State of Emergency in Flint

A state of emergency was declared by President Obama in Flint, Michigan, on Jan. 16, with FEMA and the National Guard dispatched to provide aid to assist with the ongoing water crisis. Governor Rick Snyder’s request that the area be deemed a disaster zone was denied, however, as the water contamination was man-made, rather than natural — a decision that Snyder was planning to appeal, according to The Detroit News.

The lead contamination of tap water to Flint residents has been an increasingly high profile issue, which was brought up during the Democratic debate on Jan. 17. According to CNN, civil lawsuits have begun being filed against state agencies by residents of Flint. The primary defendant is the governor of the state, but also the Michigan Department of Health and Human Services and the Michigan Department of Environmental Quality, reports CNN.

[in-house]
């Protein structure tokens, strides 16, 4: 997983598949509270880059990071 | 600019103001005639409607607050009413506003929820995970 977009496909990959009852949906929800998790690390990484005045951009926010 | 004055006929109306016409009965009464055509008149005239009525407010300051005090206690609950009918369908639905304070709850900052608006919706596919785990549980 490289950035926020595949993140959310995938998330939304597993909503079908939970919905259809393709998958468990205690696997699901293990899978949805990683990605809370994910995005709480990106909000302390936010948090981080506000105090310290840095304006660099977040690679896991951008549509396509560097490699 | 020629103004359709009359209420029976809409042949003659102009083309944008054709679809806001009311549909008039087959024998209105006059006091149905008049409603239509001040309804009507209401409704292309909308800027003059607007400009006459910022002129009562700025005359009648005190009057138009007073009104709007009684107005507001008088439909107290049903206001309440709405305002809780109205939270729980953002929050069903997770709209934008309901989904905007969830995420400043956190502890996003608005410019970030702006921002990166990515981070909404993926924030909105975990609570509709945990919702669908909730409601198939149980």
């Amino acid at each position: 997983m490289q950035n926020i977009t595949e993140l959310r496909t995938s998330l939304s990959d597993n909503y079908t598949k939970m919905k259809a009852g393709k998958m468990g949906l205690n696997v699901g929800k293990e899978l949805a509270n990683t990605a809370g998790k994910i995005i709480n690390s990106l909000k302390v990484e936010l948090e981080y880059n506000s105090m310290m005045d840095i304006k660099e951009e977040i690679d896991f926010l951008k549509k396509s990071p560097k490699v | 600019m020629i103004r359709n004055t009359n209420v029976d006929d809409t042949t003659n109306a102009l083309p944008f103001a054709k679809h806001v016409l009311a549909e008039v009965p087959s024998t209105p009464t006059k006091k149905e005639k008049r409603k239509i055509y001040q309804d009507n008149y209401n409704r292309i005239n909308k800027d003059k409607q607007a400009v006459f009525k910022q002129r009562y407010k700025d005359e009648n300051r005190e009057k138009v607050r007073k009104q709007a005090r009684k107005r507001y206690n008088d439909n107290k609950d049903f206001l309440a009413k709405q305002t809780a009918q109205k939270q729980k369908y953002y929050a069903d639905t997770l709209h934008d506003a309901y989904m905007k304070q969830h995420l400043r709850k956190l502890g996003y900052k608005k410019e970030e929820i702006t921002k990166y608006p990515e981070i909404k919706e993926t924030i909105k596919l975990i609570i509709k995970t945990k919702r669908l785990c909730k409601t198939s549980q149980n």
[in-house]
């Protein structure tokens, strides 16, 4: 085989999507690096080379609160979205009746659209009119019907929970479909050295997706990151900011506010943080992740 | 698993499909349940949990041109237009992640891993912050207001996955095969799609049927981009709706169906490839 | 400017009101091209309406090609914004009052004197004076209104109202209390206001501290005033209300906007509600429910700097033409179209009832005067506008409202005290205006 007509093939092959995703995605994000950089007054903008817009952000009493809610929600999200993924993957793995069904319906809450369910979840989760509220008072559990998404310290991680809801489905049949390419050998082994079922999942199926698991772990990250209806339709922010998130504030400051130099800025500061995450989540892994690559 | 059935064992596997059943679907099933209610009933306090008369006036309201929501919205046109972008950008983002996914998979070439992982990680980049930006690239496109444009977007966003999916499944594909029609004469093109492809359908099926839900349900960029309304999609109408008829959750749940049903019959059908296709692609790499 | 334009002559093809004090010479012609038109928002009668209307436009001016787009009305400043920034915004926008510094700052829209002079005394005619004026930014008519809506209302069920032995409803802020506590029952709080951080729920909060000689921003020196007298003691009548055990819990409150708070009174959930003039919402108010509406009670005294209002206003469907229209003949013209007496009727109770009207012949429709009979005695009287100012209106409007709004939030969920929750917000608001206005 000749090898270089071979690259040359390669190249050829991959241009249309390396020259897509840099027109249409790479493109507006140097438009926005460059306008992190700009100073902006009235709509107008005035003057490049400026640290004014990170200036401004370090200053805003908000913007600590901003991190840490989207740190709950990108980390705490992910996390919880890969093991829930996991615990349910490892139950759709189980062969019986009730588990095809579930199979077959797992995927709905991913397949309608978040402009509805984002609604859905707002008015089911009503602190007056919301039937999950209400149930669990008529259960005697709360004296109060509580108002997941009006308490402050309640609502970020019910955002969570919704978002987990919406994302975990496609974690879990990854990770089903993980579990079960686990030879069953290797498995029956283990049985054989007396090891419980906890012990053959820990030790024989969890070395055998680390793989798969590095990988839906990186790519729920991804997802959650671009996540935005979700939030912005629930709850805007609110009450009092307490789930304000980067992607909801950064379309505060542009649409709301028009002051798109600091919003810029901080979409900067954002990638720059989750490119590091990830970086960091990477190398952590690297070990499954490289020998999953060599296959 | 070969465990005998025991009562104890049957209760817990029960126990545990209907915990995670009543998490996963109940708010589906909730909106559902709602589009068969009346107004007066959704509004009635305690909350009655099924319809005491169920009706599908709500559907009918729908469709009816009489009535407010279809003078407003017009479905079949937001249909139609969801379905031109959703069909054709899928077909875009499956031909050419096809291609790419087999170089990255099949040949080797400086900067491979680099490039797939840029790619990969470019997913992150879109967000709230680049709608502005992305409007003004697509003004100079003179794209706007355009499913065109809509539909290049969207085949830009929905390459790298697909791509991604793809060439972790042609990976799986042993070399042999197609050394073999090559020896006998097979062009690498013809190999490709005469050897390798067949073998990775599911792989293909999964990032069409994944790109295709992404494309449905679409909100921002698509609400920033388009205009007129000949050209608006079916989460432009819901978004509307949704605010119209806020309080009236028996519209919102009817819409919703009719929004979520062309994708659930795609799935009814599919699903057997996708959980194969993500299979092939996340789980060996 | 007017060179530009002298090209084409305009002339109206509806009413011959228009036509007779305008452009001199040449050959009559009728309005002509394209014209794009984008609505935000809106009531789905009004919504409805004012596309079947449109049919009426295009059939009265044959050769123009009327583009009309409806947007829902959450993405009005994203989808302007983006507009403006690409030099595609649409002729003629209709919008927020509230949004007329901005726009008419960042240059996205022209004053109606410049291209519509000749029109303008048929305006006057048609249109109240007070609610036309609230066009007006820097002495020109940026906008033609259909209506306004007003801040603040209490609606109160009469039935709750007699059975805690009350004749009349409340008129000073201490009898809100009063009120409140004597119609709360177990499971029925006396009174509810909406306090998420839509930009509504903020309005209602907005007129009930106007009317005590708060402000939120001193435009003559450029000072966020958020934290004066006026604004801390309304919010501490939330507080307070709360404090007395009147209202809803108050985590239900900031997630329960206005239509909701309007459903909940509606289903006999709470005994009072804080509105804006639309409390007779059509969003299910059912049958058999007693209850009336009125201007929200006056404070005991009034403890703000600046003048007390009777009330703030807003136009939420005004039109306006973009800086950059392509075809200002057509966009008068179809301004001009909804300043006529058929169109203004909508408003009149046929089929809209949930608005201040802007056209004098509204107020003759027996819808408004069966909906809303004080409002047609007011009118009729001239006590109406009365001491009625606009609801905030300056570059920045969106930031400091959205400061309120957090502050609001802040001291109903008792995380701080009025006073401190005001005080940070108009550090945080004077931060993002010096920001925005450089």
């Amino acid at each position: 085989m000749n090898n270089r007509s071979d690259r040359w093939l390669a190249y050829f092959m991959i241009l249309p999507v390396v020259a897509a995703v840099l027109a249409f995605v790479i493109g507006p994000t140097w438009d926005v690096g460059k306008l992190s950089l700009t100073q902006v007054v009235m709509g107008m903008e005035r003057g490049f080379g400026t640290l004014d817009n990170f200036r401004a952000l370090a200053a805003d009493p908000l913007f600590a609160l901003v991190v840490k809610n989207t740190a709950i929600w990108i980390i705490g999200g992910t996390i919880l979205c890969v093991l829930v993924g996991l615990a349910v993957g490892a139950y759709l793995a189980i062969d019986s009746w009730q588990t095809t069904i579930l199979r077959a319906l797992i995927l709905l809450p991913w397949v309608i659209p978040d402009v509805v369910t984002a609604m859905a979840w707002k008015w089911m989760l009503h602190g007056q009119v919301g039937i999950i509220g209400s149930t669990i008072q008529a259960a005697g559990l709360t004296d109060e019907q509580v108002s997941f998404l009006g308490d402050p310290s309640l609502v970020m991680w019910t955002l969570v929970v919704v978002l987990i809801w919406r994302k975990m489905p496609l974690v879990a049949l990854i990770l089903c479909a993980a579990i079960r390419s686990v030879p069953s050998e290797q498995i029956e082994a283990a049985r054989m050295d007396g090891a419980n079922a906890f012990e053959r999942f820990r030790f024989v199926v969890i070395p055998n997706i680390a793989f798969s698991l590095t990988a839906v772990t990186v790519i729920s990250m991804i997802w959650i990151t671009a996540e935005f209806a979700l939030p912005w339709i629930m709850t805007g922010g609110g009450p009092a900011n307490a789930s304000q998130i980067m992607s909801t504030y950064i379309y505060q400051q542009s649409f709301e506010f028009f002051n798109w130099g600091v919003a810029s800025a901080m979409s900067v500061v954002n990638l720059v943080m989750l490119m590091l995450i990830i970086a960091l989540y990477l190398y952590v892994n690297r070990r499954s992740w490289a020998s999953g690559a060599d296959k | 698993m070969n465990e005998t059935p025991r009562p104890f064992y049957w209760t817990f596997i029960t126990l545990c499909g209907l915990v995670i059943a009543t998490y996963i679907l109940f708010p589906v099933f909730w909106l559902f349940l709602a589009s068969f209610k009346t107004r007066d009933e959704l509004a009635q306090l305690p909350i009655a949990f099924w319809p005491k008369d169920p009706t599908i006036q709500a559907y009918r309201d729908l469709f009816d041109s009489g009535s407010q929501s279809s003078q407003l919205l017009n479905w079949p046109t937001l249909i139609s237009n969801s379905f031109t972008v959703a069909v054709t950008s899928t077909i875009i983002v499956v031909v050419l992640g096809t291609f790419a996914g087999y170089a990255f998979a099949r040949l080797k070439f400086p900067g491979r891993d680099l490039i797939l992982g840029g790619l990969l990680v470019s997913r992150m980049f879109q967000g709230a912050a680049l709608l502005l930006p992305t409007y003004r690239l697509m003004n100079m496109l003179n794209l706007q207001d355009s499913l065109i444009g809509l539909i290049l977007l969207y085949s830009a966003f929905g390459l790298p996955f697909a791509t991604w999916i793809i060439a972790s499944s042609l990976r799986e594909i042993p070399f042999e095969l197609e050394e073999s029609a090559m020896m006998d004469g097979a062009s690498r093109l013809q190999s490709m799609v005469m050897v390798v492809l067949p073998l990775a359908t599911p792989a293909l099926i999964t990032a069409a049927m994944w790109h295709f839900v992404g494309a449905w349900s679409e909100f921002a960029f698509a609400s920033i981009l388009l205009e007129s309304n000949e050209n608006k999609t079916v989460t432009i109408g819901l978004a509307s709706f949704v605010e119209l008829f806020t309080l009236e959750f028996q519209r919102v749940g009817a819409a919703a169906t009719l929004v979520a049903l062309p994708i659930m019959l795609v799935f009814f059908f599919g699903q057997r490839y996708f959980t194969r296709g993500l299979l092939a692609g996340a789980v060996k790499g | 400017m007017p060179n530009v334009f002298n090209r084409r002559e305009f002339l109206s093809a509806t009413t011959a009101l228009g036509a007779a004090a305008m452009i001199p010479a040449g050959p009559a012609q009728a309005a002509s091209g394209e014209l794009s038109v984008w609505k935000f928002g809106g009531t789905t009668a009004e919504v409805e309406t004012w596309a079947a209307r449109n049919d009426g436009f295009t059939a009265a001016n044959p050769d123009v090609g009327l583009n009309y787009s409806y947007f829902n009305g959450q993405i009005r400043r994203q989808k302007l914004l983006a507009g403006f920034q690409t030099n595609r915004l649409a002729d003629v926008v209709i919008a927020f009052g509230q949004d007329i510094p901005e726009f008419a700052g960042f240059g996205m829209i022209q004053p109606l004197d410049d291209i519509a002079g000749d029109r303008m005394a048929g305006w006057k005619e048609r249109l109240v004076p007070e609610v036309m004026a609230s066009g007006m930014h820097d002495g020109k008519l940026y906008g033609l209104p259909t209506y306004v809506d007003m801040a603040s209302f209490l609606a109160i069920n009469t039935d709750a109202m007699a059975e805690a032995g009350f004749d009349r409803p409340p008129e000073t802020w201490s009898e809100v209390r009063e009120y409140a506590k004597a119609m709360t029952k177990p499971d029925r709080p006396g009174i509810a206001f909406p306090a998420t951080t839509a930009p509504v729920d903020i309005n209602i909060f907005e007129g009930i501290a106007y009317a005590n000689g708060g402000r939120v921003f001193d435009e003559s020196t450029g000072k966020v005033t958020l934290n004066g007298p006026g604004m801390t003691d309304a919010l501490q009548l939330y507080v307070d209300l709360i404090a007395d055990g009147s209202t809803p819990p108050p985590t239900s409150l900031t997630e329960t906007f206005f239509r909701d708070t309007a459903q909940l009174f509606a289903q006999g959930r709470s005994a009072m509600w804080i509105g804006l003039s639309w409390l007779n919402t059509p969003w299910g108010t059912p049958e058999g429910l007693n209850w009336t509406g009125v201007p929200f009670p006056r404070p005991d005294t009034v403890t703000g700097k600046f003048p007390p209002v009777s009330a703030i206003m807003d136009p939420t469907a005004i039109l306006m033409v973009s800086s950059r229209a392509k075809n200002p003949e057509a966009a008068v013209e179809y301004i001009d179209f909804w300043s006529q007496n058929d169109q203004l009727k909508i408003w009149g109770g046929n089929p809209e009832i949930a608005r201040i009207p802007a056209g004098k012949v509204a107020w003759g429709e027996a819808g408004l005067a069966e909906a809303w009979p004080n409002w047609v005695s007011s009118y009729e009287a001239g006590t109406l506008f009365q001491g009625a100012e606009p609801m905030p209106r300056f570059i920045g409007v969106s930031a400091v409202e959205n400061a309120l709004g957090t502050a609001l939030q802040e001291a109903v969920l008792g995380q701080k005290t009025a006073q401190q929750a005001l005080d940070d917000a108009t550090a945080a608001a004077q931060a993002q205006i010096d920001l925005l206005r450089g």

Gov. Snyder was scheduled to speak about continued efforts and short-term emergency management during an annual speech to lawmakers on the evening Jan. 19, including more filters and bottled water, medical help for the affected children, and an infrastructure integrity study, reported The Detroit News. In an interview with The National Journal on Jan. 18, Snyder agreed that the mismanagement of the situation by government officials was similar to post-Katrina issues. “The checks and balances that theoretically could have been there didn’t work. This is a mess,” said Snyder.